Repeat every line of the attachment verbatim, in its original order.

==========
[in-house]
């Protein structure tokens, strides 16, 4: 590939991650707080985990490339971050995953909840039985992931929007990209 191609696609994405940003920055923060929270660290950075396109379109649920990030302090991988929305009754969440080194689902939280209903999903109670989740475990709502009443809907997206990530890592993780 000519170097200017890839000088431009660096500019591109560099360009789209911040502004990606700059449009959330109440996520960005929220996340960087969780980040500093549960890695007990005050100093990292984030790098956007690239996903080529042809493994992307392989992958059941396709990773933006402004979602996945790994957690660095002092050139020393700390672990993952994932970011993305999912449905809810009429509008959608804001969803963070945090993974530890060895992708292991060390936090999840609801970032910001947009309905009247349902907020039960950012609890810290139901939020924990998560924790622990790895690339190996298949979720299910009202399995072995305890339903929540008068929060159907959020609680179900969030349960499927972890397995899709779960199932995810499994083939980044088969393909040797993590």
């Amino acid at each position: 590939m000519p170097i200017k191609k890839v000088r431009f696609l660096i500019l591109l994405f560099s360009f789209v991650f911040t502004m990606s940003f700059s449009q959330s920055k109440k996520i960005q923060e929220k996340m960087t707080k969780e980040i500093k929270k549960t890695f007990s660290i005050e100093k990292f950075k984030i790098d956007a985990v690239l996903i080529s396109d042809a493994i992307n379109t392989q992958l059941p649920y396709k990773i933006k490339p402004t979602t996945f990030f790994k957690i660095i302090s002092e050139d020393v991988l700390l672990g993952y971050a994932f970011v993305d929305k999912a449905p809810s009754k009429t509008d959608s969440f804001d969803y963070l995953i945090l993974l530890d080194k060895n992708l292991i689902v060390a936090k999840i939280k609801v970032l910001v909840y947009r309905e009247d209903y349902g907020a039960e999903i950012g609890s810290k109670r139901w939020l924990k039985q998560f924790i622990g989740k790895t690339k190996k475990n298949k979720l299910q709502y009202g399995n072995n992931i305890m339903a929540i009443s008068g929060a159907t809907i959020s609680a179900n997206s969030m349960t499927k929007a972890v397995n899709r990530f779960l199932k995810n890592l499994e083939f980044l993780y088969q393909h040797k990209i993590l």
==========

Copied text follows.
[in-house]
């Protein structure tokens, strides 16, 4: 590939991650707080985990490339971050995953909840039985992931929007990209 191609696609994405940003920055923060929270660290950075396109379109649920990030302090991988929305009754969440080194689902939280209903999903109670989740475990709502009443809907997206990530890592993780 000519170097200017890839000088431009660096500019591109560099360009789209911040502004990606700059449009959330109440996520960005929220996340960087969780980040500093549960890695007990005050100093990292984030790098956007690239996903080529042809493994992307392989992958059941396709990773933006402004979602996945790994957690660095002092050139020393700390672990993952994932970011993305999912449905809810009429509008959608804001969803963070945090993974530890060895992708292991060390936090999840609801970032910001947009309905009247349902907020039960950012609890810290139901939020924990998560924790622990790895690339190996298949979720299910009202399995072995305890339903929540008068929060159907959020609680179900969030349960499927972890397995899709779960199932995810499994083939980044088969393909040797993590």
């Amino acid at each position: 590939m000519p170097i200017k191609k890839v000088r431009f696609l660096i500019l591109l994405f560099s360009f789209v991650f911040t502004m990606s940003f700059s449009q959330s920055k109440k996520i960005q923060e929220k996340m960087t707080k969780e980040i500093k929270k549960t890695f007990s660290i005050e100093k990292f950075k984030i790098d956007a985990v690239l996903i080529s396109d042809a493994i992307n379109t392989q992958l059941p649920y396709k990773i933006k490339p402004t979602t996945f990030f790994k957690i660095i302090s002092e050139d020393v991988l700390l672990g993952y971050a994932f970011v993305d929305k999912a449905p809810s009754k009429t509008d959608s969440f804001d969803y963070l995953i945090l993974l530890d080194k060895n992708l292991i689902v060390a936090k999840i939280k609801v970032l910001v909840y947009r309905e009247d209903y349902g907020a039960e999903i950012g609890s810290k109670r139901w939020l924990k039985q998560f924790i622990g989740k790895t690339k190996k475990n298949k979720l299910q709502y009202g399995n072995n992931i305890m339903a929540i009443s008068g929060a159907t809907i959020s609680a179900n997206s969030m349960t499927k929007a972890v397995n899709r990530f779960l199932k995810n890592l499994e083939f980044l993780y088969q393909h040797k990209i993590l």